The South Korean military has signed a contract to develop unmanned surveillance sensors aimed at strengthening surveillance capabilities in the DMZ and the surrounding area.
While the development of these sensors would help to ensure the safety of troops stationed near the DMZ, a military expert said that such an effort must be undertaken in parallel with efforts to lower tensions with North Korea.
Hanwha Thales, a domestic defense manufacturer, has signed a 3.6 billion-won ($3.1-million) contract to help in the development of these sensors with South Korea’s Defense Acquisition Program Administration (DAPA).
A DAPA representative told NK News that the sensors will greatly improve South Korea’s capacity to detect North Korean troops attempting to infiltrate and potentially endanger South Korean lives.
“The sensors will be offered to South Korean military units that are at least the size of a company,” said the DAPA official.
“Sensors will be planted at the lanes that are expected to be used by North Koreans during their infiltration attempts. Also, the sensors will be implemented at the zones where South Korean military personnel cannot reach. The system will greatly improve the overall surveillance capacity at the DMZ and its surrounding regions.”
Last August, two South Korean non-commissioned officers (NCO) both lost their legs due to the explosion of mines allegedly planted by North Korean troops.
“Unfortunately these sensors will not be able to detect mines buried in the ground,” said the official.
“But we will be able to track the movement of infiltrators and prevent any of their offensive attempts against our troops. The sensors will help to make sure that our service members are not exposed to similar dangers.”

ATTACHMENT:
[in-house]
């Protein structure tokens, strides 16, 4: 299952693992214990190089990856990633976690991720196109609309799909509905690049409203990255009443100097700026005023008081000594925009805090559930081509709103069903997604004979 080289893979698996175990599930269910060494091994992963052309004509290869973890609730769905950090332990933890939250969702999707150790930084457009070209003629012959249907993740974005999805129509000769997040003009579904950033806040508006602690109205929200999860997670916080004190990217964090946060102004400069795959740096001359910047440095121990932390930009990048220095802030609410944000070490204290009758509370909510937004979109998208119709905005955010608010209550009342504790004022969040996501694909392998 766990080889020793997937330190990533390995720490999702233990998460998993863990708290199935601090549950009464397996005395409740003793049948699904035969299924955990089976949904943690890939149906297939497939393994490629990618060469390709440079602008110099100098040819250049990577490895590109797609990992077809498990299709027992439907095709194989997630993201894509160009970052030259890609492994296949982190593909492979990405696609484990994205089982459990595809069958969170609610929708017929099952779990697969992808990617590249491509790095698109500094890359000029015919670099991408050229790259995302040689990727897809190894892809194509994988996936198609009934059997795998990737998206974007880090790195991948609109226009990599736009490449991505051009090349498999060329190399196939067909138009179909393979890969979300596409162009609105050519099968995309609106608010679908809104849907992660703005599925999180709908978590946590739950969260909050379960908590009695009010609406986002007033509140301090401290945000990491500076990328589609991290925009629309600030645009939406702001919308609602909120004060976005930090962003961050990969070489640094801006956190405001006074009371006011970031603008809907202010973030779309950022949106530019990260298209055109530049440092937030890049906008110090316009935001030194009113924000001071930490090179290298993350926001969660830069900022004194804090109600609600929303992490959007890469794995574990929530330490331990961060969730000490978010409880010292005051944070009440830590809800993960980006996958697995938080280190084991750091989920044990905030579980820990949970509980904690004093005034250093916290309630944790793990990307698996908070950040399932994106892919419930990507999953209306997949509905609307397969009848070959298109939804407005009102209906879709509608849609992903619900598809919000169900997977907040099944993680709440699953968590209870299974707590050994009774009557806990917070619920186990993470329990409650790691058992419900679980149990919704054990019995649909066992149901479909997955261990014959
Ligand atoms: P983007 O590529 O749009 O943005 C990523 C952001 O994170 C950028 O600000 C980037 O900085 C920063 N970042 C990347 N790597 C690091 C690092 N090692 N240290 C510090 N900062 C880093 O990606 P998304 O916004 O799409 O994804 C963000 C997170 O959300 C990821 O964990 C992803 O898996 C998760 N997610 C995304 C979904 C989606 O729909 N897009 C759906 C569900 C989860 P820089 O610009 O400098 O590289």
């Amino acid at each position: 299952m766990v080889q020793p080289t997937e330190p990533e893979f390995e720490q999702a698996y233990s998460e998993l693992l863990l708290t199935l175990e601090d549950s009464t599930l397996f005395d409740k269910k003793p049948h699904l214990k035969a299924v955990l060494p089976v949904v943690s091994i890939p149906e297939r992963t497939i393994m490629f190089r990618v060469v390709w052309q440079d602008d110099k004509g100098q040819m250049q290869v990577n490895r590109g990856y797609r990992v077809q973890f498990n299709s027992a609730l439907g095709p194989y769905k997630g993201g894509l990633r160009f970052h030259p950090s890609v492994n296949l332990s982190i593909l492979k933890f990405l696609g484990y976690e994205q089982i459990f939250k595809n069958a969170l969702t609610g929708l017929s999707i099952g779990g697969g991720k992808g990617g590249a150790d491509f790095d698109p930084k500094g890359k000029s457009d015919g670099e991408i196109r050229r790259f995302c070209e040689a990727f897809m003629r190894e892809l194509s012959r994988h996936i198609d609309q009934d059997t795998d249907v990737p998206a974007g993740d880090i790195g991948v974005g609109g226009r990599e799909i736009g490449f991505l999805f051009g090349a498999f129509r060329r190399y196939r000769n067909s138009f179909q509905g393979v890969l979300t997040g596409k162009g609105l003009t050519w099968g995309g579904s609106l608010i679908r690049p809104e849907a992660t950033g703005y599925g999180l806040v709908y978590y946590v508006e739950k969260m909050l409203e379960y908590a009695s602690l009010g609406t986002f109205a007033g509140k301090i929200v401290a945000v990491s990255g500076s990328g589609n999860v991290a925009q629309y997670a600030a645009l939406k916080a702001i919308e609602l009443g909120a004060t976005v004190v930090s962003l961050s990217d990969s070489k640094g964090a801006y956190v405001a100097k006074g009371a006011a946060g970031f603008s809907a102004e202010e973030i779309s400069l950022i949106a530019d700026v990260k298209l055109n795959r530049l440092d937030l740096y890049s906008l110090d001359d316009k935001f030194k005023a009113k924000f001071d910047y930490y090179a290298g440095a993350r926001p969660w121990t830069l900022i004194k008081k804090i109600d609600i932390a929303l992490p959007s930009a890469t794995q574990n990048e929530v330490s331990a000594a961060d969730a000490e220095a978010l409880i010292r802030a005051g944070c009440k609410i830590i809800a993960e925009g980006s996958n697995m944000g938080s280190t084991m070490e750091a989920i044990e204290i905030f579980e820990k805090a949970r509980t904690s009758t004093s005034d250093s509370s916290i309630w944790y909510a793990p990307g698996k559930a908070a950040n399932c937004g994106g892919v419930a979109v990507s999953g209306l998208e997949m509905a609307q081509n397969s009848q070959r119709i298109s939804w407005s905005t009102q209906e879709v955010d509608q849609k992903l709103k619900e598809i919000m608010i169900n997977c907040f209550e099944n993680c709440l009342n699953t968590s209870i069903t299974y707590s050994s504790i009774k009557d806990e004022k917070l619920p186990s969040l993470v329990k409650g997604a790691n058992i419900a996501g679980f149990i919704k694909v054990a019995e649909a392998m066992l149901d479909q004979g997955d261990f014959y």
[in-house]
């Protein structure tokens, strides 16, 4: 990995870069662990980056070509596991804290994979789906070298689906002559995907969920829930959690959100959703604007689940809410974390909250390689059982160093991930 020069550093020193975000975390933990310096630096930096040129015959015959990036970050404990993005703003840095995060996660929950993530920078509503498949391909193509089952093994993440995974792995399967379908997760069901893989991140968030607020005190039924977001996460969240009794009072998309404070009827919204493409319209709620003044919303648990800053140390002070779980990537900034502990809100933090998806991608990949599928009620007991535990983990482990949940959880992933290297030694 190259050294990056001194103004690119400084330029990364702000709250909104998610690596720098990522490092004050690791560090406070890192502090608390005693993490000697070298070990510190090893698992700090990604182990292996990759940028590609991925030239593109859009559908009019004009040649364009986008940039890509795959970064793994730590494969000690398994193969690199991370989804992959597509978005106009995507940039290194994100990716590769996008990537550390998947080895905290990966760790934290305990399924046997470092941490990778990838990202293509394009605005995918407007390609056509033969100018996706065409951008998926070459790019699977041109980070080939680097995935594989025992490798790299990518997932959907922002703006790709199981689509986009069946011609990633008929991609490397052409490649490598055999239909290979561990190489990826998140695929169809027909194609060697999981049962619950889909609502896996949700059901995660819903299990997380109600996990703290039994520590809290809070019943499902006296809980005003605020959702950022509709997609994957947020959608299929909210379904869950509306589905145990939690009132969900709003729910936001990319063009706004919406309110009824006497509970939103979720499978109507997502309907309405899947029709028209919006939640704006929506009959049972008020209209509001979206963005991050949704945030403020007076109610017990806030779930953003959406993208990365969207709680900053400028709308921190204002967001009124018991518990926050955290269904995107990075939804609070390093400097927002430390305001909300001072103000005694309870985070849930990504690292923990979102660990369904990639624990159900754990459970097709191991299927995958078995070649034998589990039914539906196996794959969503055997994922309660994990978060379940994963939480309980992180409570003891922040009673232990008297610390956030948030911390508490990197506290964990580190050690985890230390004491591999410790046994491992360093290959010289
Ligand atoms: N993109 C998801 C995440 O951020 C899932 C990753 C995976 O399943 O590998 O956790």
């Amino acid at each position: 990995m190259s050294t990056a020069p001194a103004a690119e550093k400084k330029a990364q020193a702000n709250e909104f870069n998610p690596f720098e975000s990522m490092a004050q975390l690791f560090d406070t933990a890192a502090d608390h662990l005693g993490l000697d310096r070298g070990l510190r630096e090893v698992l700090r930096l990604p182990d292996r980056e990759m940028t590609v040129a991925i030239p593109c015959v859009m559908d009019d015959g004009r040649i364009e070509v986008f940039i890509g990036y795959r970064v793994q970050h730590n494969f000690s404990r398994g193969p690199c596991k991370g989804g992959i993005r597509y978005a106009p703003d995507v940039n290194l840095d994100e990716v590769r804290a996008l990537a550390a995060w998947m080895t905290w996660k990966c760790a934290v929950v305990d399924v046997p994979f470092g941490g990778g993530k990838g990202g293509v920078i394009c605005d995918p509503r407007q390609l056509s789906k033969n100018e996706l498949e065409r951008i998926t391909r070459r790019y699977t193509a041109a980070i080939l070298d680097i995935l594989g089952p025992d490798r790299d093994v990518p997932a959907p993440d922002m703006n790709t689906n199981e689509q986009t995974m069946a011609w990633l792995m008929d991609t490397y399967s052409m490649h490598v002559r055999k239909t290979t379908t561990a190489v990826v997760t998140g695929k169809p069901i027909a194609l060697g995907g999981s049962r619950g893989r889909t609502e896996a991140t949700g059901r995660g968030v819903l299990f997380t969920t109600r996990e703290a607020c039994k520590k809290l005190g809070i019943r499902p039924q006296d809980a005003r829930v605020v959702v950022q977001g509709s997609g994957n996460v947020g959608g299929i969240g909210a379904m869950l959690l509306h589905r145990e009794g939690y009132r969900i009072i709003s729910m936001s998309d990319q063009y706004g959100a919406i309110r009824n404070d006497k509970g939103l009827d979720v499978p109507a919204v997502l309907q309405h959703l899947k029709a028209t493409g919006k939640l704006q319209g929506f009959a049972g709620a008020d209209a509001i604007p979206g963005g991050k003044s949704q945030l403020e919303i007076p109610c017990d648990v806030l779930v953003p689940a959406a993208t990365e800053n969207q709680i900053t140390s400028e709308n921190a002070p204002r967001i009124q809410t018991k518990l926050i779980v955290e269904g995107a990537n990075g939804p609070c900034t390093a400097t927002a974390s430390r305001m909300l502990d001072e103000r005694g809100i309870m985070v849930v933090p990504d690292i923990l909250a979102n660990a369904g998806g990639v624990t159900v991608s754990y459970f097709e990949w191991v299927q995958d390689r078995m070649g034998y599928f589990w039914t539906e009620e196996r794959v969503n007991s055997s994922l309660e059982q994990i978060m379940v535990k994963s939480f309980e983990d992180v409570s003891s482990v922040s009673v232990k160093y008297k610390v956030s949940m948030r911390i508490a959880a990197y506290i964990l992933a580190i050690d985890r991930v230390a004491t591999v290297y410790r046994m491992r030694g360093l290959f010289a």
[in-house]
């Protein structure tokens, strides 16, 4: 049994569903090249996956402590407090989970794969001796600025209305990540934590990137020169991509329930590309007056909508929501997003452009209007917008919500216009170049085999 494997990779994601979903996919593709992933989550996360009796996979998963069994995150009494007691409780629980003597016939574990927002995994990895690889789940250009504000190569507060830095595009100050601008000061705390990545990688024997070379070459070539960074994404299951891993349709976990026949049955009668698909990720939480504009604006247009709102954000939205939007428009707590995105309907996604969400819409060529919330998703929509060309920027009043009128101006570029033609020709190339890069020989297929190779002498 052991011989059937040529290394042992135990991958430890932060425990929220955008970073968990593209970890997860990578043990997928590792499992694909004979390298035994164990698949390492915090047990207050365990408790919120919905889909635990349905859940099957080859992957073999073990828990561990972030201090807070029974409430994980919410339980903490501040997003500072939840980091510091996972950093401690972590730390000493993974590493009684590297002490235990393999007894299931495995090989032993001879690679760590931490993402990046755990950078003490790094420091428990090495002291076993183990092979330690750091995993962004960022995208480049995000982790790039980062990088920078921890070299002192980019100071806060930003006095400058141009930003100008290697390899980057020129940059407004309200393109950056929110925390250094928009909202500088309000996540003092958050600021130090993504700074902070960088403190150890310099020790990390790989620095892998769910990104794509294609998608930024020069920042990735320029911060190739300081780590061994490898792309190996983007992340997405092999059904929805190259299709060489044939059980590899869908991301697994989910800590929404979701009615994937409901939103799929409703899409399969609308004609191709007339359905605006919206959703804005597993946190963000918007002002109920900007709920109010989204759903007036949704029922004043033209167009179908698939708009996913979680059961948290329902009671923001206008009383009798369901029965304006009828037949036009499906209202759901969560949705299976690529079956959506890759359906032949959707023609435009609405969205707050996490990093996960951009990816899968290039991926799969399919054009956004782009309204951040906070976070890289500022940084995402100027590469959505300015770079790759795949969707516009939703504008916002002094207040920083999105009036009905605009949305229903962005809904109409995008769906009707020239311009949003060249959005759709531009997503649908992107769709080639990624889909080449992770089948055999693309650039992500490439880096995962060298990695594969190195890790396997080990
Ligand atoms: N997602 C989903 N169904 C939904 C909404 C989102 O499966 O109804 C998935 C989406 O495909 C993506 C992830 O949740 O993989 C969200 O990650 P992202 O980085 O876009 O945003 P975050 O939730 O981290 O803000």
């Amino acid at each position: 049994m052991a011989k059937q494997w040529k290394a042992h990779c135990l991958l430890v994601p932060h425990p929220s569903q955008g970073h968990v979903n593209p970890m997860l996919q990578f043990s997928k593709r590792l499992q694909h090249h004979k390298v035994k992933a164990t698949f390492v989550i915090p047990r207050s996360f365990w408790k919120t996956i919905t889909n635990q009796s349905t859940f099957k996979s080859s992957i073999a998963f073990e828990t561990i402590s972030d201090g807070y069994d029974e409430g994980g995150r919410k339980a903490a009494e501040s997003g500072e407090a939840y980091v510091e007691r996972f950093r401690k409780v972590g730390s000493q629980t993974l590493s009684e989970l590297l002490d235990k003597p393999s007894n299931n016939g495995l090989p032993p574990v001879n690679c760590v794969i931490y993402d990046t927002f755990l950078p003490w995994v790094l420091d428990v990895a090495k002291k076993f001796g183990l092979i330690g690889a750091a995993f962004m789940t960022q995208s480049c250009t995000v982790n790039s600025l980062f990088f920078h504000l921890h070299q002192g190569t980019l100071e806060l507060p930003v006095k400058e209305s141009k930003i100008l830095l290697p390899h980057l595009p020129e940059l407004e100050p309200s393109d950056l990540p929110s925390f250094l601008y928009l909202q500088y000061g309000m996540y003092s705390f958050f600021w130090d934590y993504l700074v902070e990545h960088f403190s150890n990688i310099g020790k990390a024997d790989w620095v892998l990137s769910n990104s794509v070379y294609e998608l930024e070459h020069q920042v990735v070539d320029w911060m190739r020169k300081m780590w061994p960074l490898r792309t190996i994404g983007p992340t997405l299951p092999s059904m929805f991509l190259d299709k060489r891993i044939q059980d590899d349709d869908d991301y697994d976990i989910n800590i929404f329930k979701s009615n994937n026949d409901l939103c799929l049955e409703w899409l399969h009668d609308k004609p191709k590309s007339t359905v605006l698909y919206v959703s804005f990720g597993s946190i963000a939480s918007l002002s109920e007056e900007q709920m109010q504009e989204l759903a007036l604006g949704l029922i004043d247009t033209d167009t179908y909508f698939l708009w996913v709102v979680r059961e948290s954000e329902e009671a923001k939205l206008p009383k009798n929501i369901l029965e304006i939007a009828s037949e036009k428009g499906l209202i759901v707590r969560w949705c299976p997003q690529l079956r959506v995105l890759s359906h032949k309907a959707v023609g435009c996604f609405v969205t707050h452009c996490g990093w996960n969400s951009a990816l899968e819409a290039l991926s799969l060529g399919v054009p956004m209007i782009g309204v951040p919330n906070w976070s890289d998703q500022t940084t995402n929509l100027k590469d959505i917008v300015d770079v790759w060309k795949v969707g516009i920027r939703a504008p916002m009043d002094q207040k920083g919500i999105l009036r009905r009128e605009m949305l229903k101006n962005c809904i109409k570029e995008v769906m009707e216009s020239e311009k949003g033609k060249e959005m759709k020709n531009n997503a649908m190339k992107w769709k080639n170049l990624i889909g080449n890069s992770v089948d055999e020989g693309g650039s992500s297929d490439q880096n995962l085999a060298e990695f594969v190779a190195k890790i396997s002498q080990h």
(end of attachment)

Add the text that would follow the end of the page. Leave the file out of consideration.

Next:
But the system will take at least four years to be adapted to the DMZ.
“By next year, we will analyze if the project is worth continuing and pouring money in to. Should we decide whether to continue the project we will soon get into its second phase, which will include the building of prototype sensors,” said the official.
“After this phase, manufacturers will be able to mass produce the sensors and they will be deployed to the South Korean Army and Marine Corps.”
Kim Min-seok, senior researcher from the Korea Defense and Security Forum, believes that the development of this sensor system must happen in parallel with government attempts to improve relations with North Korea.
“The soldiers guarding the DMZ are isolated from society and stressed with the burden of daily surveillance missions,” said Kim.
“Decreasing soldiers’ workload with new sensors will only work as the temporary solution. In the long term, we need to decrease the number of soldiers stationed near the DMZ, and this can only be achieved through the South Korean government’s effort to relieve tensions between the two Koreas.”
Main Image: ROK MND Flickr
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